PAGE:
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Sue Heitkamp

Latest posts by Sue Heitkamp

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Tomato blight

Posted: 05/09/2014 at 14:04

Thanks guys, I guess we just have to take our chances.  I am pretty sure that the very mild winter has been partly to blame - we need a really cold spell to kill of (most) of the baddies, Good luck

Tomato blight

Posted: 05/09/2014 at 09:20

Thanks, Italophile.  It was definitely late blight, with sudden onset and all leaves, stems and fruit affected.  Will have to think hard what to do for next year but will probably end up frequenting the farm shop......

Tomato problems

Posted: 05/09/2014 at 08:10

Definitely cut your losses and pick everything - don't put stems, leaves and affected fruits on the compost.  Once blight starts it spreads rapidly - overnight in my case (also SE England).

Tomato blight

Posted: 05/09/2014 at 08:06

After suffering the loss of my outdoor tomatoes last season just as they were starting to ripen, I chose 'Ferline' this year because it is supposed to be blight resistant - not so.  Same thing happened, the whole lot was blighted overnight, just as about to ripen.  I am so depressed I do not feel like trying again next year - any suggestions?

You know you are getting old when...

Posted: 08/01/2014 at 13:18

When you have to have a knee replacement and can't dig for 3 months!

Talkback: Aphids

Posted: 27/08/2013 at 08:43
If the aphids are so severe that one has to spray, I find that a teaspoon of Fairy liquid and a teaspoon of sunflower oil (as a sticker) in about a litre of water makes a good organic and harmless spray. Garlic spray also works - I used this on a sudden large infestation of black aphid on my runner beans this year.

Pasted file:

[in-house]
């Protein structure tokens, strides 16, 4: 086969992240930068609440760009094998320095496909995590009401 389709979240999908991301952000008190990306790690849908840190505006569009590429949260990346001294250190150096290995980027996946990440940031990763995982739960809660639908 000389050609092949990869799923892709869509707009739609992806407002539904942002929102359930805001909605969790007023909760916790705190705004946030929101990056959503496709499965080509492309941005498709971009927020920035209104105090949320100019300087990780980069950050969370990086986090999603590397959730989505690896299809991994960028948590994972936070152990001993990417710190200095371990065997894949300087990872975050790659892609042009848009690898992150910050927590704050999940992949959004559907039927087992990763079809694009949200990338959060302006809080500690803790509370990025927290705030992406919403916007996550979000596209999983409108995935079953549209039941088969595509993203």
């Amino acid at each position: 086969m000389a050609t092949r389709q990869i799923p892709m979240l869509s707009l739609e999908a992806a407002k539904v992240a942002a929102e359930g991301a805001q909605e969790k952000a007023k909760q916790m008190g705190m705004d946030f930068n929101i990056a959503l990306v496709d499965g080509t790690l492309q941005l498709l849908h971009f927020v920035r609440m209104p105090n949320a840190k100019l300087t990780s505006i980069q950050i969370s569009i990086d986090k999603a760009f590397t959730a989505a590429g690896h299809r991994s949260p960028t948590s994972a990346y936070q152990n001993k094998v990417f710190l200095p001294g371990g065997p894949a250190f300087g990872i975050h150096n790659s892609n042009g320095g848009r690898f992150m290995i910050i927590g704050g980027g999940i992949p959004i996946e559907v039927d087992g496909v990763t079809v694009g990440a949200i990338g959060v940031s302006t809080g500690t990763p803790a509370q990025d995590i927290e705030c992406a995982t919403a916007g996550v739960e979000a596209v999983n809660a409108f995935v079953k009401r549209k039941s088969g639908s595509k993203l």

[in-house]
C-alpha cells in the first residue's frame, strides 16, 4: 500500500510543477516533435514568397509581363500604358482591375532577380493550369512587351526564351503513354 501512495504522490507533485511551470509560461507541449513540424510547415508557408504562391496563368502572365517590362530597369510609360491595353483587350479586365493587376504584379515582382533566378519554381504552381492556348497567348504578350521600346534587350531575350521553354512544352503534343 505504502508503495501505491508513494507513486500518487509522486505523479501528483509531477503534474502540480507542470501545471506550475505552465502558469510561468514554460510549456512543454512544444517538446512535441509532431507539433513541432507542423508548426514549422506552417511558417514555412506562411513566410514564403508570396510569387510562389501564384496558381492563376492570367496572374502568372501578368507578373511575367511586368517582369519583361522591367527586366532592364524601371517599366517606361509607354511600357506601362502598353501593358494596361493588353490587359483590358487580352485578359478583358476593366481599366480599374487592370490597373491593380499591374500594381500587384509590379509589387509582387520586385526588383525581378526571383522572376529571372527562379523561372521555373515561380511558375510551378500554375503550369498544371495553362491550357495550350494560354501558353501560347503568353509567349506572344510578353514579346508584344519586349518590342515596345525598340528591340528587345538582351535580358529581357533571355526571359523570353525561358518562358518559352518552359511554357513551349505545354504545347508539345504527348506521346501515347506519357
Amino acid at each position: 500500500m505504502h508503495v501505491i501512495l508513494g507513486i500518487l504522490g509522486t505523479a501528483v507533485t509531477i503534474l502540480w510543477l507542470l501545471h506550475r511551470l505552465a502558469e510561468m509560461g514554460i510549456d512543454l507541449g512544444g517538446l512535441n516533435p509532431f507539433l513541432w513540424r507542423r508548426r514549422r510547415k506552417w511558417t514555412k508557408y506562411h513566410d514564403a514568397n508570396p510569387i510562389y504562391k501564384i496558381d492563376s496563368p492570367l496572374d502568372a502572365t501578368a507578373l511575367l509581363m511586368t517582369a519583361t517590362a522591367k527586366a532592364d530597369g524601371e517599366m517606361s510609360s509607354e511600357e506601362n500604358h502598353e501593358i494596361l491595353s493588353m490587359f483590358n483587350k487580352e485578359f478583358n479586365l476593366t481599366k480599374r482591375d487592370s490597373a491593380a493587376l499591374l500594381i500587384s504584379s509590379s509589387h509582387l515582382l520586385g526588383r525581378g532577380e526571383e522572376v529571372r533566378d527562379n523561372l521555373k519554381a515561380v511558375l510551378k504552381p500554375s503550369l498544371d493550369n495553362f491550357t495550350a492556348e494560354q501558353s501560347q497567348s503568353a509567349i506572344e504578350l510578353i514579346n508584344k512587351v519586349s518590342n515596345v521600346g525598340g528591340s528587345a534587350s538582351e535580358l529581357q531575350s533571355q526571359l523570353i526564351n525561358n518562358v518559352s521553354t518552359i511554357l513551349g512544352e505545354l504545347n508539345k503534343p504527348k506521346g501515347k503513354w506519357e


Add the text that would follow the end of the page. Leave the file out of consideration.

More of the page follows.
Posted: 16/08/2013 at 09:11

Regarding green-and blackfly.  I use a spray of boiled garlic water with a teaspoon of sunflower added to act as a sticker.  This worked on my runner beans this year.  My beans were not setting when the weather was so hot but are producing nicely now the nights are a little cooler.

Inspiration and ideas needed

Posted: 28/09/2012 at 08:18

Hi Eddie,  I agree with the others not to do any more black painting.  I have also got a north-facing garden with clay soil and the plants that do well are (amongst others) hollies (variegated would be good in yours), yew, Euonymous, rhododendrons (not the invasive ponticum), Spiraea varieties, roses, irises, and for ground cover hardy geraniums and variegated ivies, plus any number of bulbs and most hardy perennials, so don't despair.  Many perennials can be grown from seed, or beg cuttings or divisions from friends and neighbours - any gardener would be happy to help out.  Good luck!

Coverage of Hampton Court Flower Show

Posted: 07/07/2012 at 11:07

Yes, Gardeners' World - we miss you!  The only good gardening programme on TV and it has to be set aside for sports coverage.  Bearing in mind that one is usually either a sports lover or a gardener, this is hardly fair!  I also agree that some repeats of older programmes would be good - I have only been back in the UK for a year after spending many years in South Africa so have missed many years of GW programmes.

Coverage of Hampton Court Flower Show

Posted: 06/07/2012 at 15:16

I haven't seen the programmes but was at the Show on Wednesday and thought the gardens were better this year.  I liked the fact that they were not too 'contemporary/architectural' in style and had lots of soft diverse planting.  The smaller gardens showed what could be achieved in the average tiny suburban plot - the cost would be much less if recycled/salvaged materials were used and of course far less plants as the show gardens have to look as full as possible whereas we could wait a full season for the plants to fill out.

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Discussions started by Sue Heitkamp

Tomato blight

What to do about tomato blight 
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Last Post: 05/09/2014 at 14:38
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